Personalised learning (PL) is an educational philosophy that focuses on a student's individual goals, talents, aspirations and learning outcomes. Through a semester unit, our class has completed "Self-Directed Music". Through my reflection process, I found that this semester went through 5 stages that I will share with you here.
Step 1: Develop student understanding of PL.
My students are in years 11 and 12. They have been spoon fed their education for most of their lives and the concept of making them responsible for their learning is just as new to them as it is for us teachers. I found that when introducing this unit, some students loved the opportunity of selecting their own topic area and couldn't wait to get started. Conversely, Other students were not used to exploring an area without being a part of a group or class. Uncharted territory...alone. This is where I knew exactly what my role was this semester. This takes us to step 2.
Step 2: Establishing your role as an educational "personal trainer"
A personal trainer would not bring all clients together in one group and expect them to:
- Have the same goals for their fitness and health
- Complete the same fitness program
- Enjoy doing the same thing as everybody else
Why would we expect such things in education?
The students need someone to guide and coach them to achieve their own learning outcomes. Perhaps not all students know what their learning goals are, but in this case, the teacher collaborates with the student and co-designs this with them; just like a personal trainer's first consultation. From that, the student has a clear personalised learning program. My students wrote up a research proposal that indicated their intended direction for the semester. This was not only to keep me informed of their plan, but to ensure they had made a plan for themselves.
Stage 3: Motivate, Affirm and Develop (MAD)
Motivate: We all need someone to keep us in check and encourage us to keep going. At this stage, it's more of a checking in with the student and asking them to brief you on where they are at, what they have found and a where they are heading to next. It's imperative that we continue to motivate students so they don't get complacent, or think their learning is less significant because nobody else is doing it.
Affirm: Sometimes we just need someone to bounce an idea off, or have someone tell us that our idea is a good one. Don't leave this part out. Some students can really flourish when they are told they are onto something....and to keep going. That is where affirmation can also be a form of motivation.
Develop: There might be occasions where students have explored or analysed something, but haven't quite dissected enough substance from it. Maybe they just need a few stepping stones dropped in front of them so they know where to go next and flesh out their ideas.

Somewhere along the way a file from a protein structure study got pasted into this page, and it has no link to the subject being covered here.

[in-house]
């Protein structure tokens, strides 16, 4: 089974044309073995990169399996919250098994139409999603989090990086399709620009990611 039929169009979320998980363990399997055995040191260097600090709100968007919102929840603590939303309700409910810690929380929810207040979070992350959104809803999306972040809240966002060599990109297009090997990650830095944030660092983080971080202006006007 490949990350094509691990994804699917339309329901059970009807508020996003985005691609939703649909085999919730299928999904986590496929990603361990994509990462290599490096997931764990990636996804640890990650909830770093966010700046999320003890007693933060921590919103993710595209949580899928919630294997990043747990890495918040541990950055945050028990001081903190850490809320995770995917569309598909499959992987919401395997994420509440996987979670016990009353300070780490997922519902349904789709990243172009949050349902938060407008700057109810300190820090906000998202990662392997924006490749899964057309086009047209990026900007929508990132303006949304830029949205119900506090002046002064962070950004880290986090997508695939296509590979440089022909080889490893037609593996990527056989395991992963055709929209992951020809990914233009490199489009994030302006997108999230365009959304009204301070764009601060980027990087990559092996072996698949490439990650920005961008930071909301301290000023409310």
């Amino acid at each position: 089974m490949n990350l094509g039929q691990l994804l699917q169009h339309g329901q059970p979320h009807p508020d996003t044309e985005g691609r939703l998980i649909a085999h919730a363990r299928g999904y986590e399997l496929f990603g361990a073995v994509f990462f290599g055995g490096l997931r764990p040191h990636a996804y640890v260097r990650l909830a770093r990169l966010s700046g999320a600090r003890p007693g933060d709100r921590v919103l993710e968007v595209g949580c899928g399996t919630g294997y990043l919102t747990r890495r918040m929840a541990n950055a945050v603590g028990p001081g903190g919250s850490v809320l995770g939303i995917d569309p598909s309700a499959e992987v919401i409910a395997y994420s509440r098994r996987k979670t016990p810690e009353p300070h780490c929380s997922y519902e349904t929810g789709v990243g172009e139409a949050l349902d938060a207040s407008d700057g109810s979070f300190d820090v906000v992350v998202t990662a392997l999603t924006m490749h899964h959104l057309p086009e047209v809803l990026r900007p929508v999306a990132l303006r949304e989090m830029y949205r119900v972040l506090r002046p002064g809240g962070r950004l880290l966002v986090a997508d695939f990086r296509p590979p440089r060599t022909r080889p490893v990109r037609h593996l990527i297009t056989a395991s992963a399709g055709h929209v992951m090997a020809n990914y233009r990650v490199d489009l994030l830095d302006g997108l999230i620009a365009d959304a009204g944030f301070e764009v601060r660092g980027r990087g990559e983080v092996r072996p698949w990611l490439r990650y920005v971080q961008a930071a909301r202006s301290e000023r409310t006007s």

Stage 4: Collaboration and Assessment
With a class of students all exploring various topics and musical areas, it would be silly to not have students share their knowledge and findings with others in the class. At this stage, students would give a presentation to the class of their topic and by sharing their ideas and knowledge, this gave significance to their study. They knew that students and even myself as a teacher could take something away from their presentation. It gave the students an opportunity to play on their strengths and exhibit their knowledge to others.
Although the presentations are some form of collaboration, presenting to others isn't necessarily working actively with others. This collaboration took place when students wanted to perform as an ensemble and to do this, they needed to find other students with an overlap in the study to create a performance that demonstrated technical fluency, expression and a piece associated with more than one topic area.
Two students worked together to perform a duet. A French Horn player was studying the development and expressive techniques of the French Horn and another student, an Oboist, was studying Korean Music. Together, they wrote a duet that incorporated the French Horn's stylistic techniques, with the use of major pentatonic scales used predominantly in traditional Korean music. It was great to see all this come together. I found that students with more specific topics came out with more interesting material than students with very broad topics such as "heavy metal".
Stage 5 - Evaluation and Reflection
At the final stage, it makes perfect sense for students, and ourselves of course, to look back and reflect on the unit. This can be done in a variety of ways, one being the PMI model which is a list of Plus, Minus and Interesting. Or perhaps a more creative and collaborative way could be to start an online discussion forum or have students write blogs and comment on them. As you can see, this blog you have just read is my reflection of the process and I hope it can be of some help to you when it comes to Personalised Learning in your class.